Nursery Fees - Coronavirus closure

actionyumactionyum Forumite
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We have been informed by our nursery that if they close we are still liable to pay fees to secure our daughters place in return. This is in the contract and we don’t want to see our nursery go out of business. 
However the contract wasn’t signed or I imagine written with a potential 16wk closure in mind. Do we have any rights as we would be paying for a service we are not receiving? 
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Replies

  • BrassicWomanBrassicWoman Forumite
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    In one breath, we want them to be open; in the next, how can we get out of paying?

    you can give notice per your contract.

    Have a conversation. If I were the nursery, I’d take into account the costs of not running and offer a reduction/ retainer. But please, do it with kindness, not a law book.
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  • silvercarsilvercar Forumite, Board Guide
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    I'd want to know whether they are still paying their staff, if they are then it is fair that they get an income. If they are not paying staff then I would be reluctant to pay.
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  • Retireby40Retireby40 Forumite
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    One thing to remember is if you withdraw your child from the nursery is there an alternative if things reopen sooner than expected?

    It is hard to pay for a service when you arent getting one so hopefully they can arrange something. 
  • Danny_BakkerDanny_Bakker Forumite
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    It is a valid question and one that I wonder about as well. The bit that sits uncomfortable with me is that the owner of the nursery is driving a Maserati and parks it in front of the nursery every day whilst paying her staff minimum wage. She reaps the benefits of the nursery when things are normal but as a business owner you you carry the risk as well?

    I know these are exceptional times and we need to work together but I have a family to support financially myself as well? 

    What are other nurseries doing regarding the cost?
  • JReacher1JReacher1 Forumite
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     I think if you’re still getting paid your normal salary then you should continue to pay for things like this. You’re no worse off and it will ensure businesses stay open and people don’t lose their jobs. 

    If you yourself are facing a salary reduction then you’ll need to cut costs to survive yourself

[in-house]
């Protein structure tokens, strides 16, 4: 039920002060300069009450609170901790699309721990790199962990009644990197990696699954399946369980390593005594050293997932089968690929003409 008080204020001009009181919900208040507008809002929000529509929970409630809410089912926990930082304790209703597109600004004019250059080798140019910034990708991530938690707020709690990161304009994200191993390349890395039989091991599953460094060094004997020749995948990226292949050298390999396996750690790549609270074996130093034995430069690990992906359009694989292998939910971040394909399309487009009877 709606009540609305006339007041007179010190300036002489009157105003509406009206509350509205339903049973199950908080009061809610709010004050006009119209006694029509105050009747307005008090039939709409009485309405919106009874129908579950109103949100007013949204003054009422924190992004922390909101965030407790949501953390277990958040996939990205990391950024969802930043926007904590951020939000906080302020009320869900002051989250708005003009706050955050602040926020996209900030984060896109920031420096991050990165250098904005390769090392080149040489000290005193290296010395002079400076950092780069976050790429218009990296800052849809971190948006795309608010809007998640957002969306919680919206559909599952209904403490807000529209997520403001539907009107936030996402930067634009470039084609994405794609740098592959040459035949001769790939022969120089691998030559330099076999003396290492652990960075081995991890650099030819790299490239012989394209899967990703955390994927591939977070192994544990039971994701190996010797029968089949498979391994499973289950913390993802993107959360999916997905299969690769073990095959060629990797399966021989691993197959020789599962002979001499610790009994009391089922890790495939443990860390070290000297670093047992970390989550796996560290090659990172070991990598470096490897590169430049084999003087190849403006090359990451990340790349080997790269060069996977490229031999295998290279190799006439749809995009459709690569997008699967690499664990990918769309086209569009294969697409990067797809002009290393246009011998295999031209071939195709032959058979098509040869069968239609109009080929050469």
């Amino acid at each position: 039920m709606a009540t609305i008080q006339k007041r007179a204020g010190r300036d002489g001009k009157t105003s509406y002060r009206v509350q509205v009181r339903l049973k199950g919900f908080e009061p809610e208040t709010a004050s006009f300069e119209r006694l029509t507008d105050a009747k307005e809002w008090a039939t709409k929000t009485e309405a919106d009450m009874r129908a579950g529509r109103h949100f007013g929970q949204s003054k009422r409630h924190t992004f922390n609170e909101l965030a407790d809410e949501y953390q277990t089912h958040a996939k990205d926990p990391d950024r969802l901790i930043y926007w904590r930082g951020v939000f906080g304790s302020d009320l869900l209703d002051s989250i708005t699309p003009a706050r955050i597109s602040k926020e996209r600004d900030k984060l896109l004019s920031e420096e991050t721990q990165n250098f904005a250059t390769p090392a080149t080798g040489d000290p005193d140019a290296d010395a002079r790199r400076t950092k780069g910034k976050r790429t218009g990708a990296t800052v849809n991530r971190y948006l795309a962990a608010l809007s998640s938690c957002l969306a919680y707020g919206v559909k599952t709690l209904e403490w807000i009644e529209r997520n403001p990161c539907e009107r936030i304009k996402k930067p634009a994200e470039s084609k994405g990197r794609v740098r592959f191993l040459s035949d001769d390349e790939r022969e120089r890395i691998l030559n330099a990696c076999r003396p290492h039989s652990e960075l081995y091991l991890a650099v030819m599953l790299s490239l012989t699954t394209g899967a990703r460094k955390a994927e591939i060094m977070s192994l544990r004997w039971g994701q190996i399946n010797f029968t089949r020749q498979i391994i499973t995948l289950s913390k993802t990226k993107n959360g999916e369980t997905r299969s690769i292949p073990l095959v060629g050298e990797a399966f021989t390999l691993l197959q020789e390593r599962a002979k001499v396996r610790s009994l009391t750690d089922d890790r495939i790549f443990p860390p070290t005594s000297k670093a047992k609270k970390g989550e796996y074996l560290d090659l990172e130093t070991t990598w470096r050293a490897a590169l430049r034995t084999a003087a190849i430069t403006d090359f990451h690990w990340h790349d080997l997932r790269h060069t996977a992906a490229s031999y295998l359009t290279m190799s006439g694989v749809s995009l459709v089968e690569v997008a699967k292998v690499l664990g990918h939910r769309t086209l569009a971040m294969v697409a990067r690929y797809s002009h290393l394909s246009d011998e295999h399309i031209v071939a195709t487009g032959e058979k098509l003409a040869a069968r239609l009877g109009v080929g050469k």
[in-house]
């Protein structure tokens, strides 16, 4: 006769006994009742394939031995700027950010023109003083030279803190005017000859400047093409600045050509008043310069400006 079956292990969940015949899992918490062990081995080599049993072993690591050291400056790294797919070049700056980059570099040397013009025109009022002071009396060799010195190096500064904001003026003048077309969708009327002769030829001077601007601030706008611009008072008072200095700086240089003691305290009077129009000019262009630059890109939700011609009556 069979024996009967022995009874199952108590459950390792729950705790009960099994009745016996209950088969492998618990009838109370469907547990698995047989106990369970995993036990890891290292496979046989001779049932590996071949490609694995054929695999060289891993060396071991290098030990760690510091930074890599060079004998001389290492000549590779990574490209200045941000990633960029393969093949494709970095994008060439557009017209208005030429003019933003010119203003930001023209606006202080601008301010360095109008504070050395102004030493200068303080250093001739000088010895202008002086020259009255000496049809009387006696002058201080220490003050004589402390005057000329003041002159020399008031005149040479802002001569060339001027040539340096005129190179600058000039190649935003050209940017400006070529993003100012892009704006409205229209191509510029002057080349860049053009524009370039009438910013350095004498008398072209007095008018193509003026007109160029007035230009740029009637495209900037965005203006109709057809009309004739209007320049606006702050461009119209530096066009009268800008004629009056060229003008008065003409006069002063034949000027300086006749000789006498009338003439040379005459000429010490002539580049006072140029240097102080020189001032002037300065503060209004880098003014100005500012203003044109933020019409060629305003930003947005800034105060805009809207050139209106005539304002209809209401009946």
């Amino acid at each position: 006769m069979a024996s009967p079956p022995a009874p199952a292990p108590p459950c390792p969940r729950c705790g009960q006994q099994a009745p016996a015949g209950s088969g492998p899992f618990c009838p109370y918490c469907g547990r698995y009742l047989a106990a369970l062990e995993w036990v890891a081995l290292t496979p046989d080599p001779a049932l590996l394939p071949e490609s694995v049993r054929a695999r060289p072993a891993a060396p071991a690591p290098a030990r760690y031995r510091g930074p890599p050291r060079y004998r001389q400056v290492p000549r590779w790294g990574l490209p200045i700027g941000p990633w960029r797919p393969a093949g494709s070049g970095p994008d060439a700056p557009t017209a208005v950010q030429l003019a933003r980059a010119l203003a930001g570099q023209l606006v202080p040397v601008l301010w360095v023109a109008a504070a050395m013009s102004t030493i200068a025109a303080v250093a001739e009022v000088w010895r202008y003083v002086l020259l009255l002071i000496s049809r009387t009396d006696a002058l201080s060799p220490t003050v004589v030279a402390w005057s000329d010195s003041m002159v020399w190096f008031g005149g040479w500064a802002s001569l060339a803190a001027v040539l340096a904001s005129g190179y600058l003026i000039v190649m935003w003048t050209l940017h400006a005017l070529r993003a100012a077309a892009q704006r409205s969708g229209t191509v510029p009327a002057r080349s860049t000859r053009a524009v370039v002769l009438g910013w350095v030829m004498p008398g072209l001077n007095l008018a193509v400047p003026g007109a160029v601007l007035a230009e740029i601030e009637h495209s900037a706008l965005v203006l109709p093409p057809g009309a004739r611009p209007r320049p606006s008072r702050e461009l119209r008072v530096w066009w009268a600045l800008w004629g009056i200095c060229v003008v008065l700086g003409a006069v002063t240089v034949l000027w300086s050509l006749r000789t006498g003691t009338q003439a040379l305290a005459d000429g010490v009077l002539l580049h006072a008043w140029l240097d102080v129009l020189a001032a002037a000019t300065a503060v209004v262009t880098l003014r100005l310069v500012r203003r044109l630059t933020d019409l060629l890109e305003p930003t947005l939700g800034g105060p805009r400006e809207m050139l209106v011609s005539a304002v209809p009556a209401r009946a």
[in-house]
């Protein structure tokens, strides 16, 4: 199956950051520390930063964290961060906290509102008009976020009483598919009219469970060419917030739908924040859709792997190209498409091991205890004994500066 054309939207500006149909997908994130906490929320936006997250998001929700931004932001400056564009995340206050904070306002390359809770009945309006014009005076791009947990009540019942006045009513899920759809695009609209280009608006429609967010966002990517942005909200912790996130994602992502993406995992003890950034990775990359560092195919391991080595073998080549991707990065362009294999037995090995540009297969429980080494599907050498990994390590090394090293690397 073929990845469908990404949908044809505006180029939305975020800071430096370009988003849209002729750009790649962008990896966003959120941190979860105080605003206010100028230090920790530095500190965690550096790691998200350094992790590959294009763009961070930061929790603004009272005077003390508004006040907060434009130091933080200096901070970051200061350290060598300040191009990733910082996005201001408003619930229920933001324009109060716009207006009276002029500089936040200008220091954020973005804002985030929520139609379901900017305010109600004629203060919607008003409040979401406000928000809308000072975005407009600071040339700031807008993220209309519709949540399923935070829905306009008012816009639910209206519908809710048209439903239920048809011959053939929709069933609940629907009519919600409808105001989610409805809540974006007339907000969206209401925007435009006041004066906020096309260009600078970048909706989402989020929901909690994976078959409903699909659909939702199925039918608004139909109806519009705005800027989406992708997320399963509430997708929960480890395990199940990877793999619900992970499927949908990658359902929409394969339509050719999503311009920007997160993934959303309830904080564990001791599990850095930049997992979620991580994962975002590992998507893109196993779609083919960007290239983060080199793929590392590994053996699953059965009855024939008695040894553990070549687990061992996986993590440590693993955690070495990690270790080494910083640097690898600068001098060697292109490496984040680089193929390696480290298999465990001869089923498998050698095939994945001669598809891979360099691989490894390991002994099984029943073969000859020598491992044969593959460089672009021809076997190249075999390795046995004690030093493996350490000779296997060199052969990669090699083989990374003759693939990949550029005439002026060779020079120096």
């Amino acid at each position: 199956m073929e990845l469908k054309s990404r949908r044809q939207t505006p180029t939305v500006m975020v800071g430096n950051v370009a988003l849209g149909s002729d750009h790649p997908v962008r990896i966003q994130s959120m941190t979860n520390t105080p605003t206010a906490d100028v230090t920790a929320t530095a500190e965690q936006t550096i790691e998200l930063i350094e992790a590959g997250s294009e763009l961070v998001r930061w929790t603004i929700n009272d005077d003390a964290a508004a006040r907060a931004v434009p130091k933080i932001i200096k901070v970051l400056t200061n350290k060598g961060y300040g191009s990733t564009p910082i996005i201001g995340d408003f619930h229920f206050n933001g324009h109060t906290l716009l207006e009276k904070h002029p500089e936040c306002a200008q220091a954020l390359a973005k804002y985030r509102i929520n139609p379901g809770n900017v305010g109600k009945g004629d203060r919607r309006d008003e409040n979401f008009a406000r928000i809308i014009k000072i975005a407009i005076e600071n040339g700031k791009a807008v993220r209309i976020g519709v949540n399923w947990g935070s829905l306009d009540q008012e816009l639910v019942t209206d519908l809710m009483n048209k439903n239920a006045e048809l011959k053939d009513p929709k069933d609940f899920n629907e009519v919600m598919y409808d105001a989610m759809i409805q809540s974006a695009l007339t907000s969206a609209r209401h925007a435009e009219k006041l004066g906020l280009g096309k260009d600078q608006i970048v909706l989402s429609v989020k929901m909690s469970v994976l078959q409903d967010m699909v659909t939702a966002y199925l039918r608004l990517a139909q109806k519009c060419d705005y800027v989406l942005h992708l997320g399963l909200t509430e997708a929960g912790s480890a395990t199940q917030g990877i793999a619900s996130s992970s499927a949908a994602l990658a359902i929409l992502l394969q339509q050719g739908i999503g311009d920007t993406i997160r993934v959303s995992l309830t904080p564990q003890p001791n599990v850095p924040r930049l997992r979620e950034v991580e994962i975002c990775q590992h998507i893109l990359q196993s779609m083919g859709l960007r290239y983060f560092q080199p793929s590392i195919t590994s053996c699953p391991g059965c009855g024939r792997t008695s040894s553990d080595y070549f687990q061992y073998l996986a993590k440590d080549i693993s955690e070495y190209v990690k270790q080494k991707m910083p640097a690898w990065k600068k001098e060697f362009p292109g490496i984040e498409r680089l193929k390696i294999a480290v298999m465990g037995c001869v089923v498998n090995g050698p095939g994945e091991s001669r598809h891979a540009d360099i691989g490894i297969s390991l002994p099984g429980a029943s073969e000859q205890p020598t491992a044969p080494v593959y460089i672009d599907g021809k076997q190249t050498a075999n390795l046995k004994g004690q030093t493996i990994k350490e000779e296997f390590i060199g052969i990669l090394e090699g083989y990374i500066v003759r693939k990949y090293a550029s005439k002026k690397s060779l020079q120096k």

• thorsoakthorsoak Forumite
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    It is a valid question and one that I wonder about as well. The bit that sits uncomfortable with me is that the owner of the nursery is driving a Maserati and parks it in front of the nursery every day whilst paying her staff minimum wage. She reaps the benefits of the nursery when things are normal but as a business owner you you carry the risk as well?

    I know these are exceptional times and we need to work together but I have a family to support financially myself as well? 

    What are other nurseries doing regarding the cost?
    You  chose what you spend your earnings on;  why should not the nursery owner chose whether s/he should run a maserati or a corsa?     

  • [Deleted User][Deleted User]
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    The problem is, what if the OP loses her job because of a lack of child care or has to pay twice for child care (if she can find it).  Is the OP in a key worker position (where she should still be able to get child care).
  • CJTECJTE Forumite
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    My terms and conditions also state full fees are payable. On the one hand if you don't face a loss of income then you should still pay. But what about those who are? Some may have been forced into unpaid leave, or had to take it to cover the lack of childcare, they may face bankruptcy or food banks because they have to pay for a service they're not receiving in order for the key workers to not face the same fate. Who is anyone to decide that one person's living is more important than another's. We should all work together to get through this, but ultimately someone will loose out or suffer financially.
    Also surely the day care nursery insurance would cover this if it's government edict? If it doesn't then why not? Surely that's the point of insurance?
  • Savvy_SueSavvy_Sue Forumite
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    I don't know what the current standard terms of insurance for day care cover, but I predict pandemic cover will be expensive in future, if available at all.
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  • DevilsAdvocate1DevilsAdvocate1 Forumite
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    I used to be a registered childminder and always took the view that if I couldn't provide the service then my clients did not pay.  If they chose not to use my services (for example if their child was ill or if they had a day off work and wanted to spend it with their child) then they did pay.  If they are not providing the service then I would not be paying.
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